Retirement Planing in Canada – How Much Do I Need to Retire in Canada?

How Much Do I Need to Retire in Canada?

Traditional Canadian retirement also known as “nine-to-five and retire at age 65” is heavily dependent on Canada Pension Plan (CPP) and Old Age Security (OAS) for a middle-class retirement. Every year you work and contribute to CPP from the age of 18 to, until you retire (age 65), you add to your benefits.I am going to analyse some ‘advanced retirement options’, as CPP and OAS may not be enough for funding your retirement.

Prerequisites:

  • You are a Canadian citizen
  • You are a ‘couple’: but if single your mileage may vary, as far as calculations here go
  • Most important aspect for retirement planning is that you go into retirement with no debt like mortgage, consumer debts and continue to live a modest lifestyle.
  • To go any-further from here, you must have tracked your annual expenses. If you have never tracked your expenses, and consider your self as a ‘average Joe’, it’s safe to assume an annual income of $50,000 is sufficient for post retirement living. This amount of $50,000 might sound a little, but if your mortgage is serviced and you are debt free this number represents a comfortable lifestyle.
  • Contemporary financial advisory is to save enough to replace 70% or more of your gross income during working years.
  • However if you don’t like this number of $50K per year, another popular retirement number of $1M nest egg to retire comfortably.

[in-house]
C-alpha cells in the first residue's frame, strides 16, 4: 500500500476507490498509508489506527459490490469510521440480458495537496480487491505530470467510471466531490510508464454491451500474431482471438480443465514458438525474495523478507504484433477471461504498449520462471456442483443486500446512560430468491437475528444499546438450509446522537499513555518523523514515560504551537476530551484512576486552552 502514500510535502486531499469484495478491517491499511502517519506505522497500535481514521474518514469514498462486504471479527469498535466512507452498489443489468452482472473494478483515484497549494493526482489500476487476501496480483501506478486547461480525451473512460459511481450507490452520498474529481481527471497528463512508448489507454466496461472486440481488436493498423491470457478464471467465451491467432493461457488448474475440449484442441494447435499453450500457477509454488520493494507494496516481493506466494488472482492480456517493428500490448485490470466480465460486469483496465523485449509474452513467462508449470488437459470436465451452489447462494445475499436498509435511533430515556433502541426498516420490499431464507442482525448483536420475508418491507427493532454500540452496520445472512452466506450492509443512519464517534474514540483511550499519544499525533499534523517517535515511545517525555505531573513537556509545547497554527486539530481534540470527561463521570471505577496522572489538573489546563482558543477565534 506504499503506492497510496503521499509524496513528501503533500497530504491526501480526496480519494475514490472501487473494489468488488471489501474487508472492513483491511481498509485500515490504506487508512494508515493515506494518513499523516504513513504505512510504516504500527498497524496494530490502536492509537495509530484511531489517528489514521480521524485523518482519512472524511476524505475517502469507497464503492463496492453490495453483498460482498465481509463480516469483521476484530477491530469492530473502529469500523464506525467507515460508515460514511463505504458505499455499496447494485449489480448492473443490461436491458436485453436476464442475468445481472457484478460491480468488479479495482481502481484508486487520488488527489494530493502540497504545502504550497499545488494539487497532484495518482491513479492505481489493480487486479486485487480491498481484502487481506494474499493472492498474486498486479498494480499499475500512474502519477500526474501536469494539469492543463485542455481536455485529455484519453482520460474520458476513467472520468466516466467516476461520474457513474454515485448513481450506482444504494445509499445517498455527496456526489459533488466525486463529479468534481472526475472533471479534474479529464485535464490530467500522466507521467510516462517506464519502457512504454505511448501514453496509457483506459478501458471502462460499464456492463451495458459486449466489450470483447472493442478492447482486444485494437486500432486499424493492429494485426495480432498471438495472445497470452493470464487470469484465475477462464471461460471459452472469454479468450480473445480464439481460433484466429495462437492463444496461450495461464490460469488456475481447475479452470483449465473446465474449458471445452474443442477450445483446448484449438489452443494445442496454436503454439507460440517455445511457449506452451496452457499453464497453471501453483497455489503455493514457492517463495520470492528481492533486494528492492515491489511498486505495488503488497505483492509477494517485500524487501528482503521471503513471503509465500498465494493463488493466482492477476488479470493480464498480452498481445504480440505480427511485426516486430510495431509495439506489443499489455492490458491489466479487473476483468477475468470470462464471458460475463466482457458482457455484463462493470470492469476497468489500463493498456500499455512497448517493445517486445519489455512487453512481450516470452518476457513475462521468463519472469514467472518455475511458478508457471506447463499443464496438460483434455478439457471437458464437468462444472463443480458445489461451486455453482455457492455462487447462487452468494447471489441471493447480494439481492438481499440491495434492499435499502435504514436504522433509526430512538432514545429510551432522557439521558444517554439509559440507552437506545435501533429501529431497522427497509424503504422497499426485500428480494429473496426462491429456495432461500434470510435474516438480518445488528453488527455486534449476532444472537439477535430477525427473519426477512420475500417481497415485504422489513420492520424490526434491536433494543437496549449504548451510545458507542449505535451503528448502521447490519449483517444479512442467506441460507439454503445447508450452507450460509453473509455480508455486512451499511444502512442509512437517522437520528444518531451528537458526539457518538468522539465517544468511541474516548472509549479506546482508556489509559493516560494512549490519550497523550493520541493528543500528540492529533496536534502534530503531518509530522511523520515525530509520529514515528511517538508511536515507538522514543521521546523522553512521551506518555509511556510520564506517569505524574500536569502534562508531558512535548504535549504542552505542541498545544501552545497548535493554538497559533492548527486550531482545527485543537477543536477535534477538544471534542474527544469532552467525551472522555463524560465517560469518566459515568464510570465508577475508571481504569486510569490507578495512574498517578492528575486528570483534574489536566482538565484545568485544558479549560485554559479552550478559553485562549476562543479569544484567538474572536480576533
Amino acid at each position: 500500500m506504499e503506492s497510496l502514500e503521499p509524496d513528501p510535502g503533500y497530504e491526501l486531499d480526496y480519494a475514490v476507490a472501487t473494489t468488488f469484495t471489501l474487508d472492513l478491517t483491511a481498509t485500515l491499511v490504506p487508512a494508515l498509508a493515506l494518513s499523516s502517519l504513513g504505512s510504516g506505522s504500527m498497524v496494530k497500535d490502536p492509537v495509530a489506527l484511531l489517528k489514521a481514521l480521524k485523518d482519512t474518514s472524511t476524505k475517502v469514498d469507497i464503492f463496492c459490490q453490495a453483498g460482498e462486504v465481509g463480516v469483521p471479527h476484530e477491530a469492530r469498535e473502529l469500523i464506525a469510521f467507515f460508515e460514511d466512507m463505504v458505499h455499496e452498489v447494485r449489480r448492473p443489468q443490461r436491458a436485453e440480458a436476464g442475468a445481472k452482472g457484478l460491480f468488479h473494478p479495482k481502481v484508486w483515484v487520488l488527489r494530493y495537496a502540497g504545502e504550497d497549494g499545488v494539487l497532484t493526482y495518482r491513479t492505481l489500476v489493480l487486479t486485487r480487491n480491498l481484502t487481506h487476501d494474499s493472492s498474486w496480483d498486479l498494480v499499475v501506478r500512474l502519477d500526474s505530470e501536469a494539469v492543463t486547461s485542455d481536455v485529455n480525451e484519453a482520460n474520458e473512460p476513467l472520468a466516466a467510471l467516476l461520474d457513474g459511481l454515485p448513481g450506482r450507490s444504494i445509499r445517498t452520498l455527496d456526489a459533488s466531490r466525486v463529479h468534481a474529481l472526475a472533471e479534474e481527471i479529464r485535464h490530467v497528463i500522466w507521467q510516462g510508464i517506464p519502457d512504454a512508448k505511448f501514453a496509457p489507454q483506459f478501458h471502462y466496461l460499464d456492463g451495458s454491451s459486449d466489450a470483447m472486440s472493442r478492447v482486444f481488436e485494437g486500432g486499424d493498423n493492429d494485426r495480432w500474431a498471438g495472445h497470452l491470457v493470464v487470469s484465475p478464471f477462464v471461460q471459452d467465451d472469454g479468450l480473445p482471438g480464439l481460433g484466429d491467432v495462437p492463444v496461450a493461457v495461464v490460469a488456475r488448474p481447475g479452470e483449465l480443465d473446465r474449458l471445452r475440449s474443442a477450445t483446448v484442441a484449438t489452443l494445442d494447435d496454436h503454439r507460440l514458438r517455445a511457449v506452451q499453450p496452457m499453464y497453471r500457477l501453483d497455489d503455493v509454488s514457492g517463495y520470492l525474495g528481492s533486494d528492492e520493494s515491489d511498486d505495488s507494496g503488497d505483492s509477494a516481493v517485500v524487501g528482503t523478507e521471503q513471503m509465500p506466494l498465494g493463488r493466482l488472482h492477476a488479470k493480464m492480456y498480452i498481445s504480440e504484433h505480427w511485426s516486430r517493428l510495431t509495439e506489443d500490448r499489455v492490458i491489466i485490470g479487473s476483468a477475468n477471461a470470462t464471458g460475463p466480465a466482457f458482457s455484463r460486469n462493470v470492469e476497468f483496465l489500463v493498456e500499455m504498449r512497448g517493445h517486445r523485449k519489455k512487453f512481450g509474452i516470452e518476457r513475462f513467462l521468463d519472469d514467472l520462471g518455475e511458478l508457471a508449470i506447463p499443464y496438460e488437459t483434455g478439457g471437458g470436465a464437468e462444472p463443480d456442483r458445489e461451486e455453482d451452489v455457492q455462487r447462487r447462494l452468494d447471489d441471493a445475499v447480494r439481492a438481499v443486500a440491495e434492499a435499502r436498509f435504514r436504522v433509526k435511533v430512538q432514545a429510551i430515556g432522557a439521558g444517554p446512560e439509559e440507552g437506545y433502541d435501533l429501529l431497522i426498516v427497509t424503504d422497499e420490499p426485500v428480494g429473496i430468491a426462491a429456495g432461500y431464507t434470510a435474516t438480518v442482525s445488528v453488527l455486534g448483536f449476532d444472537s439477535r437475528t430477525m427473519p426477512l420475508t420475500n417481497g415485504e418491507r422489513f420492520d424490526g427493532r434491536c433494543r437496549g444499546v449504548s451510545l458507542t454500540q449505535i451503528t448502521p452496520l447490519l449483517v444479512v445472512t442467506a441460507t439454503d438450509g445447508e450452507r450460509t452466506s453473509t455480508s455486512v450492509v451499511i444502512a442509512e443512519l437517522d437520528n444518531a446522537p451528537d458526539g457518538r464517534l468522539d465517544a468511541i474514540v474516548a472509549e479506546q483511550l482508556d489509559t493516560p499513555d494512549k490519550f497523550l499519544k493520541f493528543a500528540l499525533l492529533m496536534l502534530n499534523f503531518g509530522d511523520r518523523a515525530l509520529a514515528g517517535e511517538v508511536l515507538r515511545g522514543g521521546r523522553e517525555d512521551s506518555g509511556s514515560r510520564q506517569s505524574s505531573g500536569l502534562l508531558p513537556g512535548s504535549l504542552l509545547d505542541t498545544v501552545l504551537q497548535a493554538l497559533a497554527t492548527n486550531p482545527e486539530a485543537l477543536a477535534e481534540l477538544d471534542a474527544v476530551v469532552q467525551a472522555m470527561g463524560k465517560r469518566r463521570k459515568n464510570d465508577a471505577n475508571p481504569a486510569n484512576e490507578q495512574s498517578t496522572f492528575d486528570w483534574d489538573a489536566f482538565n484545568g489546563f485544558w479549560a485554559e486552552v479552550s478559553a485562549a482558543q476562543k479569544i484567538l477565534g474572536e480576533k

• If you are a hard-core type investor and want to calculate this number your self, follow this tutorial: How to calculate you Financial Freedom Number?

Expenses during Retirement include:

• Mortgage payments
• Reduced income tax
• Saving for retirement
• Childcare expenses (hopefully)
• Work clothes, lunches, commuting costs
• CPP and EI contributions

For this example we will set our annual expenses to $54,000 per year.

  1. CPP:
    You can start receiving benefits of this program as early as age 60 with penalties. You will have a larger CPP payout after age 65 and up to age 70. The maximum payout for a person aged 65 in 2018 can receive is $1,134.17 per month. However average is $643.92/month. A Canadian couple who has worked in Canada all their lives could receive about $15,400 annually from CPP.

From January 1, 2018, the maximum CPP retirement benefit for a new recipient age 65 will be $1,134.17 per month ($13,610.04 yearly). However, average payout is about $500 per month ($6000 yearly). Call Service Canada 1-800-277-9914 or go online at www.canada.ca and ask for a ‘CPP Statement of Contributions’. CPP statement of contributions (SOC) list all the eligible years to contribute from age 18 to 65, how much you contributed in each of those years. If you contributed the maximum, letter ‘M” assigned for that year. Add up all the M’s, if you have 40 M’s you’ll get the maximum. On the other hand, if you have 20 M’s your CPP benefits would be about half the maximum. To receive full (maximum) CPP benefit do the following:

How to receive 100% CPP benefit for retirement by the ‘(old 40)39-point system:

  1. Numbers of years contribution: The first criteria is you must contribute into CPP for minimum 39 years. Keep on contributing for at least 83% ( earlier it was 85%) of the time that you are eligible to contribute. Eligibility to contribute is from from the age of 18 to 65 (total 47 years). Therefor, 83% of 47 years is 39 years. If you did not contribute into CPP for at least 39 years, then you won’t get the maximum. Also, there is another consideration, ‘the amount you contributed‘ during your working life.